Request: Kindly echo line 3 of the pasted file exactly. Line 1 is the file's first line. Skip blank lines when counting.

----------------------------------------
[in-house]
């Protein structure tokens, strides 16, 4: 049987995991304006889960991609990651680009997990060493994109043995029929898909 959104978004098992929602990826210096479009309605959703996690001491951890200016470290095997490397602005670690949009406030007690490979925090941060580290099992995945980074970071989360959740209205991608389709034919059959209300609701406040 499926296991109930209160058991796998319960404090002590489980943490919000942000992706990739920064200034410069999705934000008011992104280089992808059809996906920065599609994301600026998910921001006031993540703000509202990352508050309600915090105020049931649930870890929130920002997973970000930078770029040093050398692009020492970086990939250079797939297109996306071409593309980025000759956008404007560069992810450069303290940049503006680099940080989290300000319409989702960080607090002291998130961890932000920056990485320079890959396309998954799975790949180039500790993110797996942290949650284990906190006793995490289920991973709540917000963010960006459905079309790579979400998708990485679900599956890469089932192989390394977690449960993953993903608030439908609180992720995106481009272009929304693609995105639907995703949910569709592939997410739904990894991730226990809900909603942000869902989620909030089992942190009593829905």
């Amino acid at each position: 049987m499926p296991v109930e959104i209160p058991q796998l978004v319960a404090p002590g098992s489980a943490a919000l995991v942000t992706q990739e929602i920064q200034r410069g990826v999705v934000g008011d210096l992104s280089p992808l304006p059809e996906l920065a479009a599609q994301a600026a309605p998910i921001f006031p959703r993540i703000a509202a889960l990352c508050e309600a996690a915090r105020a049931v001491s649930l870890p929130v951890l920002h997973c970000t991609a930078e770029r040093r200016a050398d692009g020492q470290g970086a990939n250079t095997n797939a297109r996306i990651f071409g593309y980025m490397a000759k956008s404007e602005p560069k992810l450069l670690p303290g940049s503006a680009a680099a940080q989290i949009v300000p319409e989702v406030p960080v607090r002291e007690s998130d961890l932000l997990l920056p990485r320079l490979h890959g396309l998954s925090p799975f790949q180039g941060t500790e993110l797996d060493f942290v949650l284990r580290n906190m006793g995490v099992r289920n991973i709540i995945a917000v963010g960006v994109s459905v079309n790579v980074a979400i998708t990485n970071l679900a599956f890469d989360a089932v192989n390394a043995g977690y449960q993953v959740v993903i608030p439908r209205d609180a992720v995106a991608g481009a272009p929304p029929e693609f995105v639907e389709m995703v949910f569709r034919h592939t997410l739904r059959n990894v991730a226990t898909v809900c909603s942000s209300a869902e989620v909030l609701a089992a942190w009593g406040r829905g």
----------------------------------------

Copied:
């Amino acid at each position: 049987m499926p296991v109930e959104i209160p058991q796998l978004v319960a404090p002590g098992s489980a943490a919000l995991v942000t992706q990739e929602i920064q200034r410069g990826v999705v934000g008011d210096l992104s280089p992808l304006p059809e996906l920065a479009a599609q994301a600026a309605p998910i921001f006031p959703r993540i703000a509202a889960l990352c508050e309600a996690a915090r105020a049931v001491s649930l870890p929130v951890l920002h997973c970000t991609a930078e770029r040093r200016a050398d692009g020492q470290g970086a990939n250079t095997n797939a297109r996306i990651f071409g593309y980025m490397a000759k956008s404007e602005p560069k992810l450069l670690p303290g940049s503006a680009a680099a940080q989290i949009v300000p319409e989702v406030p960080v607090r002291e007690s998130d961890l932000l997990l920056p990485r320079l490979h890959g396309l998954s925090p799975f790949q180039g941060t500790e993110l797996d060493f942290v949650l284990r580290n906190m006793g995490v099992r289920n991973i709540i995945a917000v963010g960006v994109s459905v079309n790579v980074a979400i998708t990485n970071l679900a599956f890469d989360a089932v192989n390394a043995g977690y449960q993953v959740v993903i608030p439908r209205d609180a992720v995106a991608g481009a272009p929304p029929e693609f995105v639907e389709m995703v949910f569709r034919h592939t997410l739904r059959n990894v991730a226990t898909v809900c909603s942000s209300a869902e989620v909030l609701a089992a942190w009593g406040r829905g």